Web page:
On the trail of a gypsy potter
Constantly hopping from one residency to another, ceramic artist Ashwini Bhat shapes her dance with clay
When Ashwini Bhat laughs, from across the world in Mendocino, California, I can feel its ripple right here in Chennai. While she moves from one residency to the next, Bhat has her feet firmly planted in the earth, her first love. Mendocino County is a popular artist’s colony.
This February, Bhat goes back to Nick Schwartz’s Flynn Creek Pottery in Comptche, where she and other visiting potters come together to load a big old kiln on the slope of a great Redwood forest. It is wet and cold out there, and the kiln could take four days to preheat. Then, they will fire their ware for another six days. It is a long, slow process and Bhat prepares herself for the things she will do together with the others, like chopping and stacking wood to fire the kiln. It is heavy work and the potters get hungry.
“I can cook for 30 people!” she says gleefully. “I’m good at that.” Once, she and artist Antara Sinha made tens of chappatis, lamb biryani, Chettinad curry, salad and semiya payasam for the entire group at the Tasmania conference in 2011. That was also the turning point in Bhat’s life, when she realised that travelling and working in diverse communities was extraordinarily energising.
Before she transitioned to pottery, Bhat was a dancer with the Padmini Chettur Dance Company, and then an editorial assistant for the online magazine Almost Island. Being a ceramic artist is a rigorous physical activity that needs a different kind of endurance.
At Golden Bridge Pottery in Puducherry, she learnt her craft from Ray Meeker. Meeker’s ceramic project for Hyatt Chennai required 54 firings; so, Bhat and other artists got a packed experience of over 18 months, culminating in 2011.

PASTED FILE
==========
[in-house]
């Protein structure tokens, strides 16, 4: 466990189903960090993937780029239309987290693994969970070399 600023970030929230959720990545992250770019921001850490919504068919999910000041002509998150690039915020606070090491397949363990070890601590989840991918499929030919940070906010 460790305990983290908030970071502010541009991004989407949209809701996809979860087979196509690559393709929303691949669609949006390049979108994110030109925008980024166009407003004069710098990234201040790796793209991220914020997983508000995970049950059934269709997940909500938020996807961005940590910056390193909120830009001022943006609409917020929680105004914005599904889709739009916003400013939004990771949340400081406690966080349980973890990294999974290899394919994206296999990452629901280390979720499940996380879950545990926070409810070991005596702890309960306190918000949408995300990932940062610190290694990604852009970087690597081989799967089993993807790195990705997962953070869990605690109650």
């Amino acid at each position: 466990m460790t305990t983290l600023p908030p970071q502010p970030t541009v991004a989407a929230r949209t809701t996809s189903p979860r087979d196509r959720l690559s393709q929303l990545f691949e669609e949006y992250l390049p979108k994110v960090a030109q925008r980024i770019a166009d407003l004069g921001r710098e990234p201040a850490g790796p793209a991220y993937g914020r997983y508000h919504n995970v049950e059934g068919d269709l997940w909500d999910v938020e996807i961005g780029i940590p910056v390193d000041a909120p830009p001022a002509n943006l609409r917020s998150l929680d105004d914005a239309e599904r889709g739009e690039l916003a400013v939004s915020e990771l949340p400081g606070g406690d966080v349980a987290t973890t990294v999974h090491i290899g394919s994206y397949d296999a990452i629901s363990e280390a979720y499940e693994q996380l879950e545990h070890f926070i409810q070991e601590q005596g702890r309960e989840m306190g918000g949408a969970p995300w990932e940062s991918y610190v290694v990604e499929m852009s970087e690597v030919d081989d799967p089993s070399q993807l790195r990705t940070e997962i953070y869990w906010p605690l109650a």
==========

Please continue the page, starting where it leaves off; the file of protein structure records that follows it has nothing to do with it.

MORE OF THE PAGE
What travel does
Her passion to explore comes from her relentless streak of personality. She learned early from her mother. “Life is not going to give it to you on a plate. Even as a young girl growing up in Puttur, I wanted to travel. And, this is exactly what I wanted out of my artistic life. Never to settle into comfort zones. New people, new clay, new kilns: it’s challenging and exciting.” In 2012, Bhat got an invitation by Josh Copus at Clayspace in the River Arts District of Asheville, North Carolina, where many warehouses are converted to studios. During her solo show through the artists she met, she heard about Chris Gustin’s studio in South Dartmouth, Massachusetts and Cub Creek Foundation in Appomattox, Virginia. The following years, she spent her time between the two. “I did whatever needed to be done. This is what a woodfire community does. There would be 20 of us chopping and stacking wood from 9 am to 3 pm at Gustin Ceramics and we did 15 cords of wood in a day.”
Bhat agrees this may not be up everyone’s alley. She equally likes working in complete isolation and says, “Even in these residencies, I create my own space.” 2012 was also the year Bhat built her own kiln at her home and studio in Puducherry and her kiln-cat Mojo guards it when she is away.
The residency experience
The unabiding love for wood-firing has taken Bhat to 14 residencies so far. “Each one fires their kilns so differently, figuring out through trial-and-error to get the best results. What grew from these experiences was my sense of confidence.”
Bhat’s work is in major shows and galleries across America, the most recent being the ‘50 Women: A Celebration of Women’s Contribution to Ceramics’ exhibit at the American Jazz Museum in Kansas City, and at the In Tandem Gallery, North Carolina. “I am overwhelmed by the reception for my work, humbled by it,” she says. “I consciously chose to live a nomadic life and it has been path-breaking for my practice.”